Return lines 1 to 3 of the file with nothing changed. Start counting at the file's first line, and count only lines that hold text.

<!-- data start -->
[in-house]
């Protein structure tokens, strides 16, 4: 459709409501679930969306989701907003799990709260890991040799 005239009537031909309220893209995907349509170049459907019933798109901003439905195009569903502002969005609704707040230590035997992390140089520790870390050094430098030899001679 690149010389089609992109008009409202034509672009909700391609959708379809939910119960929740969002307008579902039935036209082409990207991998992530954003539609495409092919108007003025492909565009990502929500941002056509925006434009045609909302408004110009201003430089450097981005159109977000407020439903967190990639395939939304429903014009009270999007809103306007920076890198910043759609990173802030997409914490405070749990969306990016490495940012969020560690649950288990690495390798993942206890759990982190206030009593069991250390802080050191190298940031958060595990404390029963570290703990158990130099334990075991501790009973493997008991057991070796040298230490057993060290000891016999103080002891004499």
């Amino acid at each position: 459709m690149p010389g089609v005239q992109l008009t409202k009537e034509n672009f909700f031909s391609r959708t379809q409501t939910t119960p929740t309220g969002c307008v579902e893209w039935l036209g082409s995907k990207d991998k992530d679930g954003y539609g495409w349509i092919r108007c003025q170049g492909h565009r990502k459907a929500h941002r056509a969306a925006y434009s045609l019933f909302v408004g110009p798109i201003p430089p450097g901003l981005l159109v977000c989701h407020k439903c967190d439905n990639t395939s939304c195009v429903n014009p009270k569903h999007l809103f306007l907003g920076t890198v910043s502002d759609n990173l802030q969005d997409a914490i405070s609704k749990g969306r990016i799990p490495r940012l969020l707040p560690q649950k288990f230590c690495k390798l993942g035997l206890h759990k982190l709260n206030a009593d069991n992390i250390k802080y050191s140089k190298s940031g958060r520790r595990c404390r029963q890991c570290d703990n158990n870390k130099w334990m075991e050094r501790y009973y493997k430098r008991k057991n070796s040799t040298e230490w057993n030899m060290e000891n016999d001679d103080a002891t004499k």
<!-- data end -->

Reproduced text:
[in-house]
């Protein structure tokens, strides 16, 4: 459709409501679930969306989701907003799990709260890991040799 005239009537031909309220893209995907349509170049459907019933798109901003439905195009569903502002969005609704707040230590035997992390140089520790870390050094430098030899001679 690149010389089609992109008009409202034509672009909700391609959708379809939910119960929740969002307008579902039935036209082409990207991998992530954003539609495409092919108007003025492909565009990502929500941002056509925006434009045609909302408004110009201003430089450097981005159109977000407020439903967190990639395939939304429903014009009270999007809103306007920076890198910043759609990173802030997409914490405070749990969306990016490495940012969020560690649950288990690495390798993942206890759990982190206030009593069991250390802080050191190298940031958060595990404390029963570290703990158990130099334990075991501790009973493997008991057991070796040298230490057993060290000891016999103080002891004499």
């Amino acid at each position: 459709m690149p010389g089609v005239q992109l008009t409202k009537e034509n672009f909700f031909s391609r959708t379809q409501t939910t119960p929740t309220g969002c307008v579902e893209w039935l036209g082409s995907k990207d991998k992530d679930g954003y539609g495409w349509i092919r108007c003025q170049g492909h565009r990502k459907a929500h941002r056509a969306a925006y434009s045609l019933f909302v408004g110009p798109i201003p430089p450097g901003l981005l159109v977000c989701h407020k439903c967190d439905n990639t395939s939304c195009v429903n014009p009270k569903h999007l809103f306007l907003g920076t890198v910043s502002d759609n990173l802030q969005d997409a914490i405070s609704k749990g969306r990016i799990p490495r940012l969020l707040p560690q649950k288990f230590c690495k390798l993942g035997l206890h759990k982190l709260n206030a009593d069991n992390i250390k802080y050191s140089k190298s940031g958060r520790r595990c404390r029963q890991c570290d703990n158990n870390k130099w334990m075991e050094r501790y009973y493997k430098r008991k057991n070796s040799t040298e230490w057993n030899m060290e000891n016999d001679d103080a002891t004499k």